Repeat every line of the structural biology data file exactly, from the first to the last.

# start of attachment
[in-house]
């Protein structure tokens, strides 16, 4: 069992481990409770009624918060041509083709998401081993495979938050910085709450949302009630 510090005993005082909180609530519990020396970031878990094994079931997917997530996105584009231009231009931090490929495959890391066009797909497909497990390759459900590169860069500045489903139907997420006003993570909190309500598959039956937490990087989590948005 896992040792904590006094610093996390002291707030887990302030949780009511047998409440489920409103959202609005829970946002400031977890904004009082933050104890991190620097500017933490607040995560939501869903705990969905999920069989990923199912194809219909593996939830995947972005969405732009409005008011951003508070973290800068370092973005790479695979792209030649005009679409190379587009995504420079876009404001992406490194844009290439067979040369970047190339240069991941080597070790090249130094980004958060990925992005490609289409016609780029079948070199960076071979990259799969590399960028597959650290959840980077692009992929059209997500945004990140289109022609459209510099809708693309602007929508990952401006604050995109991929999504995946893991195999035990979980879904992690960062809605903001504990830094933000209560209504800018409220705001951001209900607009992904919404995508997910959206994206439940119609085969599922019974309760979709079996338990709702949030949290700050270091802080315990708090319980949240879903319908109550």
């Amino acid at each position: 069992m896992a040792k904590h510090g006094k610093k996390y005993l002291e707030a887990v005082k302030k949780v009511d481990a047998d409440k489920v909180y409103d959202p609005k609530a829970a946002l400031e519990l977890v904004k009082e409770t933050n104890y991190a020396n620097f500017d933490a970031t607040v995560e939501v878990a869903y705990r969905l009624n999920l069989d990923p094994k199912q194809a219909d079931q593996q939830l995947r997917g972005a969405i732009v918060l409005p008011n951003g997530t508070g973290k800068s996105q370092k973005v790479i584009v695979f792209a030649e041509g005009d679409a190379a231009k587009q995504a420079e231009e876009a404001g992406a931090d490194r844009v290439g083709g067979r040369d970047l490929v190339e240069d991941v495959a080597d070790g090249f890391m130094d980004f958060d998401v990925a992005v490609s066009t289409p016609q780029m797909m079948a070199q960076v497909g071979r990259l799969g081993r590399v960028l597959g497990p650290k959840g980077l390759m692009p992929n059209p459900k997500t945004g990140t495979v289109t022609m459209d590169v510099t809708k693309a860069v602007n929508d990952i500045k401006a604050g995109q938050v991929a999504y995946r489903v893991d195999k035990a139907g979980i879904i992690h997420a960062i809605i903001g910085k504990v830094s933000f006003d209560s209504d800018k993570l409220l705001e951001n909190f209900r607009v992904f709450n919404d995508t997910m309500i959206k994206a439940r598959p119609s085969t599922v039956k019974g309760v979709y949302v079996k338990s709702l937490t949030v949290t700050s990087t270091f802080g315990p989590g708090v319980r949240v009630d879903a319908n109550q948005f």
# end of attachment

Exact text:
[in-house]
């Protein structure tokens, strides 16, 4: 069992481990409770009624918060041509083709998401081993495979938050910085709450949302009630 510090005993005082909180609530519990020396970031878990094994079931997917997530996105584009231009231009931090490929495959890391066009797909497909497990390759459900590169860069500045489903139907997420006003993570909190309500598959039956937490990087989590948005 896992040792904590006094610093996390002291707030887990302030949780009511047998409440489920409103959202609005829970946002400031977890904004009082933050104890991190620097500017933490607040995560939501869903705990969905999920069989990923199912194809219909593996939830995947972005969405732009409005008011951003508070973290800068370092973005790479695979792209030649005009679409190379587009995504420079876009404001992406490194844009290439067979040369970047190339240069991941080597070790090249130094980004958060990925992005490609289409016609780029079948070199960076071979990259799969590399960028597959650290959840980077692009992929059209997500945004990140289109022609459209510099809708693309602007929508990952401006604050995109991929999504995946893991195999035990979980879904992690960062809605903001504990830094933000209560209504800018409220705001951001209900607009992904919404995508997910959206994206439940119609085969599922019974309760979709079996338990709702949030949290700050270091802080315990708090319980949240879903319908109550």
């Amino acid at each position: 069992m896992a040792k904590h510090g006094k610093k996390y005993l002291e707030a887990v005082k302030k949780v009511d481990a047998d409440k489920v909180y409103d959202p609005k609530a829970a946002l400031e519990l977890v904004k009082e409770t933050n104890y991190a020396n620097f500017d933490a970031t607040v995560e939501v878990a869903y705990r969905l009624n999920l069989d990923p094994k199912q194809a219909d079931q593996q939830l995947r997917g972005a969405i732009v918060l409005p008011n951003g997530t508070g973290k800068s996105q370092k973005v790479i584009v695979f792209a030649e041509g005009d679409a190379a231009k587009q995504a420079e231009e876009a404001g992406a931090d490194r844009v290439g083709g067979r040369d970047l490929v190339e240069d991941v495959a080597d070790g090249f890391m130094d980004f958060d998401v990925a992005v490609s066009t289409p016609q780029m797909m079948a070199q960076v497909g071979r990259l799969g081993r590399v960028l597959g497990p650290k959840g980077l390759m692009p992929n059209p459900k997500t945004g990140t495979v289109t022609m459209d590169v510099t809708k693309a860069v602007n929508d990952i500045k401006a604050g995109q938050v991929a999504y995946r489903v893991d195999k035990a139907g979980i879904i992690h997420a960062i809605i903001g910085k504990v830094s933000f006003d209560s209504d800018k993570l409220l705001e951001n909190f209900r607009v992904f709450n919404d995508t997910m309500i959206k994206a439940r598959p119609s085969t599922v039956k019974g309760v979709y949302v079996k338990s709702l937490t949030v949290t700050s990087t270091f802080g315990p989590g708090v319980r949240v009630d879903a319908n109550q948005f």